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Patients can live with pellet lodged in heart, doctors say
Scripps Howard News Service


February 15, 2006

A shotgun pellet, even one not much larger than a grain of pepper, lodged in or near the heart muscle, is potentially a very serious condition, but often something a person can live with for years, medical experts said Tuesday.

The announcement that 78-year-old Harry Whittington had a birdshot pellet in or touching his heart after being shot by Vice President Dick Cheney in a Saturday hunting accident heightened an already high level of concern about the incident around the country.




Doctors at Christus Spohn Hospital Corpus Christi-Memorial in Texas said they discovered the tiny pellet after tests showed Whittington had an irregular rhythm in the upper two chambers of his heart and had experienced what they termed a "minor" or "silent" heart attack they attributed to the presence of the pellet.

But after doing a cardiac catheterization procedure in which dye was injected into the veins leading to the heart that helped detect the presence of the pellet, doctors overseeing Whittington's care chose to leave the projectile in place.

"The BB is in a fixed position, it's not mobile," Dr. David Blanchard, the hospital's emergency-room chief, told reporters in a televised briefing outside the hospital.

"I'd have to agree with their decision to leave it embedded if it's not causing a problem. A small pellet is probably inconsequential and extracting could cause more damage than leaving it in place," said Dr. Thomas Gleason, a cardiothoracic surgeon at Northwestern University Memorial Hospital in Chicago, who has been following the case only through news reports.

The medical team in Corpus Christi, Texas, had reported that Whittington sustained birdshot wounds to his face, neck, chest and rib cage from the shot Cheney took at a quail from about 30 yards away.

Team members have given no estimate of how many of the several hundred round pellets typically contained in a birdshot shell had actually penetrated the skin of the prominent Austin lawyer, but had said they did not plan to remove several of the pellets as Whittington was moved to a "step-down" unit from the hospital's intensive-care unit early Tuesday.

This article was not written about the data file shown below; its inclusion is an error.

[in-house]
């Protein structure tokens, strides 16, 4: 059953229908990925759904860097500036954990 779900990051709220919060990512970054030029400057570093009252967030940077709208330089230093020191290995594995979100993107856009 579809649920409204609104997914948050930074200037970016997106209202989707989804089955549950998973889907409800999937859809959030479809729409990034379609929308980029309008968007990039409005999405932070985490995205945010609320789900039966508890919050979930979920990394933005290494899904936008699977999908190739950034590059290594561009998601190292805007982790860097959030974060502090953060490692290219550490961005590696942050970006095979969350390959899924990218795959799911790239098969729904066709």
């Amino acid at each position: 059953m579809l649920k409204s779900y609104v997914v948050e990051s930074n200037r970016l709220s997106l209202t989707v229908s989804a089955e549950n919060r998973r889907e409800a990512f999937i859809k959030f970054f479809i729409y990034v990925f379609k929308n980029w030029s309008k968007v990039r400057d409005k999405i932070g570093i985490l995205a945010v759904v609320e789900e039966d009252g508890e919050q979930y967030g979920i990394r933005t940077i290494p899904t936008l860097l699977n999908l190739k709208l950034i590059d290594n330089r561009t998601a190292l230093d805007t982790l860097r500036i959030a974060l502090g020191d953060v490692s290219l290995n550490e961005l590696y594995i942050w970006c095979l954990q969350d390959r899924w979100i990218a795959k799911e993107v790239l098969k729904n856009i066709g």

He was returned to the ICU after the catheterization was done and is now expected to remain in the hospital for at least another week as doctors monitor his heart and attempt to make sure that more shot doesn't migrate to other organs.

Although hospital officials mentioned that the pellet had "moved" to Whittington's heart, Dr. Soumitra Eachempati, a trauma surgeon at New York Presbyterian-Weill Cornell Hospital said it was not clear whether the birdshot had somehow penetrated deeper into the chest cavity to reach the heart, or if it had been lodged elsewhere and carried to the heart through a vein.

Eachempati said there are many documented cases of shotgun pellets "embolizing" through the veins to reach vital organs, including the brain, which could result in a stroke, and that this threat would be a major reason to continue close observation of Whittington.

"On the other hand, he could live for years with this one piece of shot in the heart muscle," the surgeon added.

One the best-known victims of a shotgun hunting accident to make a dramatic recovery was cyclist Greg LeMond, who went on to twice win the Tour de France with two pellets still lodged in the lining of his heart after a 1987 accident in California.

Gleason agreed that there are a number of documented cases of patients carrying projectiles in their hearts for years with no serious consequences.

But, again cautioning that he had no direct knowledge of Whittington's case, he noted that "I'm not convinced from what I heard that the pellet in the atria necessarily cause the fibrillation or the heart attack. There are many possible causes for that in a 78-year-old patient."


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